• zykoda

      This is a review of F16????? no, No NO! I have downloaded the 32bit DVD iso. I have read the release notes which IMHO ask much that a reviewer should answer. E.G.

      (1) How does the installation of F16 play along with other co-existing OSes?
      (2) What are the consequences of GPT?
      (3) What problems are created by the changes to UID/GUID?
      (4) What problems could occur with brts?
      (5) How does GRUB 2 fair in the specific multiboot instances with legacy GRUB, LILO, PLOP, etc

      Can we get some answers from your tests outside a clean environment?
      It looks as though I must go in unprepared!

    • Fidjet

      I feel bad for the people that are having issues with Fedora 15 or 16. I had been using Fedora 15 for about 2 months before upgrading to 16 and I must admit Fedora 16 (x86_64) is better IMHO.

      I upgraded to 16 via ‘preupgrade’ and for the past week have had no issues! The upgrade went extremely smooth and it didn’t miss a beat either during the upgrade, or after. I have to admit, I thought I would have to do some tweaking but the upgrade was flawless!! I’m still trying to grapple with what the hell everyone is complaining about with Gnome 3 as I find it fantastic once you get used to it. I can now multi-task like never before and the search feature is great for finding files quickly or launching apps.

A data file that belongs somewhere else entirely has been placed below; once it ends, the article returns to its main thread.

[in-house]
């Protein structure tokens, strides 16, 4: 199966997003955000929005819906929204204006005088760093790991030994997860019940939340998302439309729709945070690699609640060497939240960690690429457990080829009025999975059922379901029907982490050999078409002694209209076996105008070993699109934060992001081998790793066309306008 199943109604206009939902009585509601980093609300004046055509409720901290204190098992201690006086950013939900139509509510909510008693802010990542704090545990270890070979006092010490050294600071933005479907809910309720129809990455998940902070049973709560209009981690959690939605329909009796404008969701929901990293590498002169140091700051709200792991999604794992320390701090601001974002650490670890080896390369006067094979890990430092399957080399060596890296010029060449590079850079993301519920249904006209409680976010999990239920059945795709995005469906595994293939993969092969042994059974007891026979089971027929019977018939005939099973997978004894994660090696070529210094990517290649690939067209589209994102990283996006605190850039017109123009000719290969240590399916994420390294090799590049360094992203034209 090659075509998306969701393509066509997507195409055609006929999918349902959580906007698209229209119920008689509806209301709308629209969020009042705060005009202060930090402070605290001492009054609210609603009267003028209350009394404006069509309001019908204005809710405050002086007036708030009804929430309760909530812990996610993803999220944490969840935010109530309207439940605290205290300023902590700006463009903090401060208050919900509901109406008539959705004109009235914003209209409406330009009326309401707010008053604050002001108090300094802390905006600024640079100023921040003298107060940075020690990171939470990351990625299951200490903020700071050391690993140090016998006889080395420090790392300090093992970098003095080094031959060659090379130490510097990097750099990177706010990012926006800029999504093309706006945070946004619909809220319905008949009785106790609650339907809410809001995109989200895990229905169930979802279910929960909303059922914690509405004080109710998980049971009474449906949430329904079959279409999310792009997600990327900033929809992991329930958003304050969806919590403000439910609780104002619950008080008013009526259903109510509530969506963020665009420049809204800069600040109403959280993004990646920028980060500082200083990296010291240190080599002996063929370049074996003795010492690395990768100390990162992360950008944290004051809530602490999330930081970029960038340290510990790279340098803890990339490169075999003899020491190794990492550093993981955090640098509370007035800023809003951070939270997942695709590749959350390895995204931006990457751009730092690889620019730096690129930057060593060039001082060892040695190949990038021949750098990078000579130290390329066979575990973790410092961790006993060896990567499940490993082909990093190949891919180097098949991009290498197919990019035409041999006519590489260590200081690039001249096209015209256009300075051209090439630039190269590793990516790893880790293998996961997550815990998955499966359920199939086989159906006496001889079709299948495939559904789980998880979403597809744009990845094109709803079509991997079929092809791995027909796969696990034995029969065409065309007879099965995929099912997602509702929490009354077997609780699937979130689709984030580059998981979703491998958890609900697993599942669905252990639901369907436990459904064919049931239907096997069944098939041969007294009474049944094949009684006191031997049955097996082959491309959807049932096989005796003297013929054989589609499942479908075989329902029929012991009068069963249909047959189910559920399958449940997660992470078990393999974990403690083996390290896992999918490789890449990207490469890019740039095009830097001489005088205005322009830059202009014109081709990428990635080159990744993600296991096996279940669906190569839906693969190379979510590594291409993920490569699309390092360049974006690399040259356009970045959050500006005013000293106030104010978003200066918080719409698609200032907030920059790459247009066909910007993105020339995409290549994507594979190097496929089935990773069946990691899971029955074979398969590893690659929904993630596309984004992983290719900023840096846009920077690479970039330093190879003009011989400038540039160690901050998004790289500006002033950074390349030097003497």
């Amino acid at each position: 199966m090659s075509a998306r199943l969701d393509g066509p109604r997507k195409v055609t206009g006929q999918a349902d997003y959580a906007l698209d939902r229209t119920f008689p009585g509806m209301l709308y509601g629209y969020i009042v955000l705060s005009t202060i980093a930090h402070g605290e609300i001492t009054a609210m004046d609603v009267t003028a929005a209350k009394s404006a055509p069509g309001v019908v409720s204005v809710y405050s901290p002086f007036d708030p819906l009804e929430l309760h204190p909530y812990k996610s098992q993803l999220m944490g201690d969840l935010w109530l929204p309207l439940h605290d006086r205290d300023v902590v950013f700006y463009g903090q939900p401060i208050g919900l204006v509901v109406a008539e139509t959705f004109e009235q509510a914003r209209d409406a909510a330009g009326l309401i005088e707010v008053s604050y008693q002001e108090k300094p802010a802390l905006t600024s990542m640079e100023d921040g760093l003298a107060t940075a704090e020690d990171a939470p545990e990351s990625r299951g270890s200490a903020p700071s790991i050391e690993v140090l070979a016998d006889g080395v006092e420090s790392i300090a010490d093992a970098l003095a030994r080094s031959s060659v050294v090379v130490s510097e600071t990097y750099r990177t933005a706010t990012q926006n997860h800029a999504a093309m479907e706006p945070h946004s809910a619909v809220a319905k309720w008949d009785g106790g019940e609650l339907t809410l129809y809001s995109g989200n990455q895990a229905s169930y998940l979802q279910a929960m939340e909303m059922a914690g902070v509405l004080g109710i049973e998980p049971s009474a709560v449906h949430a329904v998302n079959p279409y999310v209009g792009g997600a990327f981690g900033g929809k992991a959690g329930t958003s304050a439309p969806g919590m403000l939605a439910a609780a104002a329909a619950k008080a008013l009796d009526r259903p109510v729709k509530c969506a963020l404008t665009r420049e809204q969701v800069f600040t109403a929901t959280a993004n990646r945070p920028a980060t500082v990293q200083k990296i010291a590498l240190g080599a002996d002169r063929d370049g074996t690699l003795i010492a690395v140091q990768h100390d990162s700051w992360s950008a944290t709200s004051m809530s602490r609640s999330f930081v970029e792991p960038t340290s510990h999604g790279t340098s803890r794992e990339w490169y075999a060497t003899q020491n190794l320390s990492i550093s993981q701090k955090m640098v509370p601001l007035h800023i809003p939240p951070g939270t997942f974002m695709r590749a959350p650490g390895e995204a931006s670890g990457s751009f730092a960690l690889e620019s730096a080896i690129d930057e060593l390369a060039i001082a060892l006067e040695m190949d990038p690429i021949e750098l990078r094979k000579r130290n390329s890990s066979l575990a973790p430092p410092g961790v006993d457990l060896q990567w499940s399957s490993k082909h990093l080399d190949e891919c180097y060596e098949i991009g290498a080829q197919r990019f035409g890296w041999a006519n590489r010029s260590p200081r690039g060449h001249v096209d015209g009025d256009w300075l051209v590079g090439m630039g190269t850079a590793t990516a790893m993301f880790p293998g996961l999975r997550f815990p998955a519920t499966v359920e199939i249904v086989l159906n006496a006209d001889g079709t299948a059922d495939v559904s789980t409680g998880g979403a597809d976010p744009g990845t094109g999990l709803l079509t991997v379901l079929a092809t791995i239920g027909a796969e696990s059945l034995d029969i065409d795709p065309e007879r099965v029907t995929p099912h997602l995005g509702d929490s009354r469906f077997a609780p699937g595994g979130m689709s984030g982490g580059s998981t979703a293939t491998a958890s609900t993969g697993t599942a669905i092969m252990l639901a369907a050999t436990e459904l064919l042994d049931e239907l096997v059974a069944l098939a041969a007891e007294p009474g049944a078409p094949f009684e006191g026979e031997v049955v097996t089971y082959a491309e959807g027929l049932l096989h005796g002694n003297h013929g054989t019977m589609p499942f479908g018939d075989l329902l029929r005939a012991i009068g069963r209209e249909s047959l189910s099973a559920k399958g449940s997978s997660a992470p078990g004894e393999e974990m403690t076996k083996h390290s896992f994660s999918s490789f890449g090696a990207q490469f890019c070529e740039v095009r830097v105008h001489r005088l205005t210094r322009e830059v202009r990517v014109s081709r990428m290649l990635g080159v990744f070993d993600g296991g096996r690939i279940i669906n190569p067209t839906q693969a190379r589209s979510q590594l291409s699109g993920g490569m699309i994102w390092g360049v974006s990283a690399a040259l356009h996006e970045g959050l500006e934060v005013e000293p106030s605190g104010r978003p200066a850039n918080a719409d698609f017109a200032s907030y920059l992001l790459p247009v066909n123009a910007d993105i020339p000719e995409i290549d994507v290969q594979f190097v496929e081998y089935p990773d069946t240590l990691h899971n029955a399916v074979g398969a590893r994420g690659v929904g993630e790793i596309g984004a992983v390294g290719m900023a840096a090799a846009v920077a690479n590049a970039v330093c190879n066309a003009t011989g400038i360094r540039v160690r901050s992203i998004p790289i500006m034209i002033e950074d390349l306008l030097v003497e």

You will want to install ‘gnome-tweak-tool’ to customize the Gnome shell. If ‘gnome-tweak-tool’ wasn’t available I probably wouldn’t like Gnome 3 as much. And yes, the extremely large icons are overkill!

      I happen to love the ‘Online-Accounts’ integration with my Gmail and Empathy. Now I can use my personal, business, and gmail accounts through Evolution. So far, no problems and saves me lots of time without having to access different sources or mess with IMAP settings.

      I’ve been using Redhat type desktop OSs now for over 10 years and this is by far my favourite of them all. Can’t wait until 17. :)

    • rick (the willmiester) wright